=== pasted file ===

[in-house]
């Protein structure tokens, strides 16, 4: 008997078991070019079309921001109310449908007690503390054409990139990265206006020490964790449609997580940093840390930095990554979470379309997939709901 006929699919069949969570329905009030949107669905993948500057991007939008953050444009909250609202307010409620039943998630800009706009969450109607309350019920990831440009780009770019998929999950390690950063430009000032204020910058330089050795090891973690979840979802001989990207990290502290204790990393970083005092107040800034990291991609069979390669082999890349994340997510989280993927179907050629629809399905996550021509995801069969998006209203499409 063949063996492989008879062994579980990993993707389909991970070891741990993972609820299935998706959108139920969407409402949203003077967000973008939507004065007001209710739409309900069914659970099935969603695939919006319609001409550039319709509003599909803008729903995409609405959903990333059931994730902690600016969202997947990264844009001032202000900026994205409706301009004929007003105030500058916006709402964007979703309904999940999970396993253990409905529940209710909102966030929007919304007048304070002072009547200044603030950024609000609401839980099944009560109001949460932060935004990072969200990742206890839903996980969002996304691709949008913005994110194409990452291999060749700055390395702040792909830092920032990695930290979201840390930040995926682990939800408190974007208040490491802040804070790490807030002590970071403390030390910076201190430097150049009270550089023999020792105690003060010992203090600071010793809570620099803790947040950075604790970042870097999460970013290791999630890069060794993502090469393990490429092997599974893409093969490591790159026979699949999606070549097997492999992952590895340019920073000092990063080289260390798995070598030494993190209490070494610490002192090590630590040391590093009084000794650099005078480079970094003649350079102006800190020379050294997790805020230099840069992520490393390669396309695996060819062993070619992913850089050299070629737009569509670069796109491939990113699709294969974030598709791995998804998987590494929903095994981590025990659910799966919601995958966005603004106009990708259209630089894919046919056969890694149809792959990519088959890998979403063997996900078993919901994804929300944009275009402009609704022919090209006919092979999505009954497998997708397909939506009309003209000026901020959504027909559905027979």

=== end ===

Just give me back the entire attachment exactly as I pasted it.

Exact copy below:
[in-house]
């Protein structure tokens, strides 16, 4: 008997078991070019079309921001109310449908007690503390054409990139990265206006020490964790449609997580940093840390930095990554979470379309997939709901 006929699919069949969570329905009030949107669905993948500057991007939008953050444009909250609202307010409620039943998630800009706009969450109607309350019920990831440009780009770019998929999950390690950063430009000032204020910058330089050795090891973690979840979802001989990207990290502290204790990393970083005092107040800034990291991609069979390669082999890349994340997510989280993927179907050629629809399905996550021509995801069969998006209203499409 063949063996492989008879062994579980990993993707389909991970070891741990993972609820299935998706959108139920969407409402949203003077967000973008939507004065007001209710739409309900069914659970099935969603695939919006319609001409550039319709509003599909803008729903995409609405959903990333059931994730902690600016969202997947990264844009001032202000900026994205409706301009004929007003105030500058916006709402964007979703309904999940999970396993253990409905529940209710909102966030929007919304007048304070002072009547200044603030950024609000609401839980099944009560109001949460932060935004990072969200990742206890839903996980969002996304691709949008913005994110194409990452291999060749700055390395702040792909830092920032990695930290979201840390930040995926682990939800408190974007208040490491802040804070790490807030002590970071403390030390910076201190430097150049009270550089023999020792105690003060010992203090600071010793809570620099803790947040950075604790970042870097999460970013290791999630890069060794993502090469393990490429092997599974893409093969490591790159026979699949999606070549097997492999992952590895340019920073000092990063080289260390798995070598030494993190209490070494610490002192090590630590040391590093009084000794650099005078480079970094003649350079102006800190020379050294997790805020230099840069992520490393390669396309695996060819062993070619992913850089050299070629737009569509670069796109491939990113699709294969974030598709791995998804998987590494929903095994981590025990659910799966919601995958966005603004106009990708259209630089894919046919056969890694149809792959990519088959890998979403063997996900078993919901994804929300944009275009402009609704022919090209006919092979999505009954497998997708397909939506009309003209000026901020959504027909559905027979």